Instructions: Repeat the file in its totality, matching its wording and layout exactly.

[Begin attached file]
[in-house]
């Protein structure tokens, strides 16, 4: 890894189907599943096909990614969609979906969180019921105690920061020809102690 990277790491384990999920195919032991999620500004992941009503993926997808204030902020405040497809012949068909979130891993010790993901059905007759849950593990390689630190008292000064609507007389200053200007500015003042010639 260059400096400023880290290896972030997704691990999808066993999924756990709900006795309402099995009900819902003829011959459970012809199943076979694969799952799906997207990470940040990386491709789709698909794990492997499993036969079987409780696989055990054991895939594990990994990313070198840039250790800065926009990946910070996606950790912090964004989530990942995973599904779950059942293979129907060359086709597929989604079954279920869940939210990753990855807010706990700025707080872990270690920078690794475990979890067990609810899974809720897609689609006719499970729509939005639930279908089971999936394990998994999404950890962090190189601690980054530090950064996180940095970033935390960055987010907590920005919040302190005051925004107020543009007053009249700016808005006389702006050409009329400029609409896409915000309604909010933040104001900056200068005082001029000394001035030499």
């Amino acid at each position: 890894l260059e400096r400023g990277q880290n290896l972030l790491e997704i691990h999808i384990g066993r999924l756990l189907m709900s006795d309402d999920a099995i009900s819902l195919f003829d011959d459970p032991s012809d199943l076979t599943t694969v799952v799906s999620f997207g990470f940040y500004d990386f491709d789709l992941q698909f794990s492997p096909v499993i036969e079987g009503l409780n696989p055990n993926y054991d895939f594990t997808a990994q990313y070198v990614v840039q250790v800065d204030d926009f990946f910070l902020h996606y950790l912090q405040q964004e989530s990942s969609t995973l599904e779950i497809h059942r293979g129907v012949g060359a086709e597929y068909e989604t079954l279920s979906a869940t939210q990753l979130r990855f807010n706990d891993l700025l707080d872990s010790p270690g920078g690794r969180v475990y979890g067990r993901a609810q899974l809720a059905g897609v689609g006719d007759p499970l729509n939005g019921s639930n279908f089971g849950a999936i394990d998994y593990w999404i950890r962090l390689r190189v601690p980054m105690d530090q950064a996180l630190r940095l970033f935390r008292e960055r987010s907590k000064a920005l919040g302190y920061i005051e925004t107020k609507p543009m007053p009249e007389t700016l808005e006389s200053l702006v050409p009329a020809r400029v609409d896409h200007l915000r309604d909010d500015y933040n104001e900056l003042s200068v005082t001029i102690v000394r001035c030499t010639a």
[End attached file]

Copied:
[in-house]
């Protein structure tokens, strides 16, 4: 890894189907599943096909990614969609979906969180019921105690920061020809102690 990277790491384990999920195919032991999620500004992941009503993926997808204030902020405040497809012949068909979130891993010790993901059905007759849950593990390689630190008292000064609507007389200053200007500015003042010639 260059400096400023880290290896972030997704691990999808066993999924756990709900006795309402099995009900819902003829011959459970012809199943076979694969799952799906997207990470940040990386491709789709698909794990492997499993036969079987409780696989055990054991895939594990990994990313070198840039250790800065926009990946910070996606950790912090964004989530990942995973599904779950059942293979129907060359086709597929989604079954279920869940939210990753990855807010706990700025707080872990270690920078690794475990979890067990609810899974809720897609689609006719499970729509939005639930279908089971999936394990998994999404950890962090190189601690980054530090950064996180940095970033935390960055987010907590920005919040302190005051925004107020543009007053009249700016808005006389702006050409009329400029609409896409915000309604909010933040104001900056200068005082001029000394001035030499």
């Amino acid at each position: 890894l260059e400096r400023g990277q880290n290896l972030l790491e997704i691990h999808i384990g066993r999924l756990l189907m709900s006795d309402d999920a099995i009900s819902l195919f003829d011959d459970p032991s012809d199943l076979t599943t694969v799952v799906s999620f997207g990470f940040y500004d990386f491709d789709l992941q698909f794990s492997p096909v499993i036969e079987g009503l409780n696989p055990n993926y054991d895939f594990t997808a990994q990313y070198v990614v840039q250790v800065d204030d926009f990946f910070l902020h996606y950790l912090q405040q964004e989530s990942s969609t995973l599904e779950i497809h059942r293979g129907v012949g060359a086709e597929y068909e989604t079954l279920s979906a869940t939210q990753l979130r990855f807010n706990d891993l700025l707080d872990s010790p270690g920078g690794r969180v475990y979890g067990r993901a609810q899974l809720a059905g897609v689609g006719d007759p499970l729509n939005g019921s639930n279908f089971g849950a999936i394990d998994y593990w999404i950890r962090l390689r190189v601690p980054m105690d530090q950064a996180l630190r940095l970033f935390r008292e960055r987010s907590k000064a920005l919040g302190y920061i005051e925004t107020k609507p543009m007053p009249e007389t700016l808005e006389s200053l702006v050409p009329a020809r400029v609409d896409h200007l915000r309604d909010d500015y933040n104001e900056l003042s200068v005082t001029i102690v000394r001035c030499t010639a």